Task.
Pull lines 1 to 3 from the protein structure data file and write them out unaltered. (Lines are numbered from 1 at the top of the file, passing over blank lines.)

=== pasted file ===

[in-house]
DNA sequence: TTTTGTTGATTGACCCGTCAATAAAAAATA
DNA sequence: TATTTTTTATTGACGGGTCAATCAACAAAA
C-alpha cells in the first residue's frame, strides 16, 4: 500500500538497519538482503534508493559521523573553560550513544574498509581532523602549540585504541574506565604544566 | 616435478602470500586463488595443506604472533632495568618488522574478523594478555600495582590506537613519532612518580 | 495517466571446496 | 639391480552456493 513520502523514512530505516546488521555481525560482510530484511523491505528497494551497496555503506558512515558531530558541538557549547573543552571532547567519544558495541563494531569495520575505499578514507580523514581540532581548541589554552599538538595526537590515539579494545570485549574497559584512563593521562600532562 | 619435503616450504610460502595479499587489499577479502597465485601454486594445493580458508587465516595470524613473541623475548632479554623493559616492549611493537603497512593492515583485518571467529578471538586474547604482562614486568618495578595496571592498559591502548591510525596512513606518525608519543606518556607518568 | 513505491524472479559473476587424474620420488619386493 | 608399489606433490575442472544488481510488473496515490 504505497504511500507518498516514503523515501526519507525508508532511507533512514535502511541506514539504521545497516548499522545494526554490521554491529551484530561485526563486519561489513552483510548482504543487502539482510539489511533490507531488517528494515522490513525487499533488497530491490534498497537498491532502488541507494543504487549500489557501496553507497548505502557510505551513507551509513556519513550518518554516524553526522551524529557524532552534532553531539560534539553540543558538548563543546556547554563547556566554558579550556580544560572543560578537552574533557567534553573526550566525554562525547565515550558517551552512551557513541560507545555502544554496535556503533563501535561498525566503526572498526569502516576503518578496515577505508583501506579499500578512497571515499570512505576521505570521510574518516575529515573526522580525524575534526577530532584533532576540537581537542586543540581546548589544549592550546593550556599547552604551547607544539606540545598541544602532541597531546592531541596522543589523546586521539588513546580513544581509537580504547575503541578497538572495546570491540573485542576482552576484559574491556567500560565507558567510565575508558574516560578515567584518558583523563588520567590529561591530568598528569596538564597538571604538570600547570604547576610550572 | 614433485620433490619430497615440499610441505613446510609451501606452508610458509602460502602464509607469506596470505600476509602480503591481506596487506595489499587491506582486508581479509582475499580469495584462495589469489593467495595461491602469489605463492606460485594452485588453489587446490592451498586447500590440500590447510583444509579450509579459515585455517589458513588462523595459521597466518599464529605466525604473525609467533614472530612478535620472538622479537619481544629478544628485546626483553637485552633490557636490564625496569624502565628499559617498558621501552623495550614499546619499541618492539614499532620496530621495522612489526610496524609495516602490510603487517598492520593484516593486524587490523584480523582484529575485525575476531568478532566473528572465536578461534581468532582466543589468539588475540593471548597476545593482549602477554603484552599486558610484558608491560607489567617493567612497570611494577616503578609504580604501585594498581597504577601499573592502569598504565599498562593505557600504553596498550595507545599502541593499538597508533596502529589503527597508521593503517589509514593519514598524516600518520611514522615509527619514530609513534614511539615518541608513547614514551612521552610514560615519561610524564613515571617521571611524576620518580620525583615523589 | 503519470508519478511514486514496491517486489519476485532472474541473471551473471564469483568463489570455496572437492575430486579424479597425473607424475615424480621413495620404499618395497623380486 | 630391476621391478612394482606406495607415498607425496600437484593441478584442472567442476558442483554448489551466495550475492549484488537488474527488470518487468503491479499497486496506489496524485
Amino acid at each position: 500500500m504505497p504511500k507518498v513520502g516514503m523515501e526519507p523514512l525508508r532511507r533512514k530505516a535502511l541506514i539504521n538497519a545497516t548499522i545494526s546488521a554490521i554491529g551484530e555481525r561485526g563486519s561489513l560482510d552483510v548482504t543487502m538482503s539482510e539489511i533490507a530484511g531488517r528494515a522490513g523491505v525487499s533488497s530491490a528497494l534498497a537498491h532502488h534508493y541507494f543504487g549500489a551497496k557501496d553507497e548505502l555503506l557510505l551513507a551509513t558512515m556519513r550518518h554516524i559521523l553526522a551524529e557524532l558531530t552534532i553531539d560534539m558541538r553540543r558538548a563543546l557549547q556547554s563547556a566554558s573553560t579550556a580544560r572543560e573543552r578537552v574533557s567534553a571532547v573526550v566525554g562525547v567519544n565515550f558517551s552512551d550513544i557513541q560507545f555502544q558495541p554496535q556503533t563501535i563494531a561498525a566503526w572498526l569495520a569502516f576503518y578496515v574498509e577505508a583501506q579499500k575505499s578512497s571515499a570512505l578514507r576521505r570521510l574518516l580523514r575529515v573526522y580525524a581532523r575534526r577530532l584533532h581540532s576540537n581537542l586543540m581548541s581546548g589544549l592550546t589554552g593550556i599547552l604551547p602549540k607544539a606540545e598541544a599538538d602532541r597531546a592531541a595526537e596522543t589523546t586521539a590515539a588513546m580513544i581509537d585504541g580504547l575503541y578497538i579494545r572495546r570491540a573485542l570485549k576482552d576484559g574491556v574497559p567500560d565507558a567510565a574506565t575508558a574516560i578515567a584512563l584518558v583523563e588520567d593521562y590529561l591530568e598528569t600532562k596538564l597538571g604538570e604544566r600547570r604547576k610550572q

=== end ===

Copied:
[in-house]
DNA sequence: TTTTGTTGATTGACCCGTCAATAAAAAATA
DNA sequence: TATTTTTTATTGACGGGTCAATCAACAAAA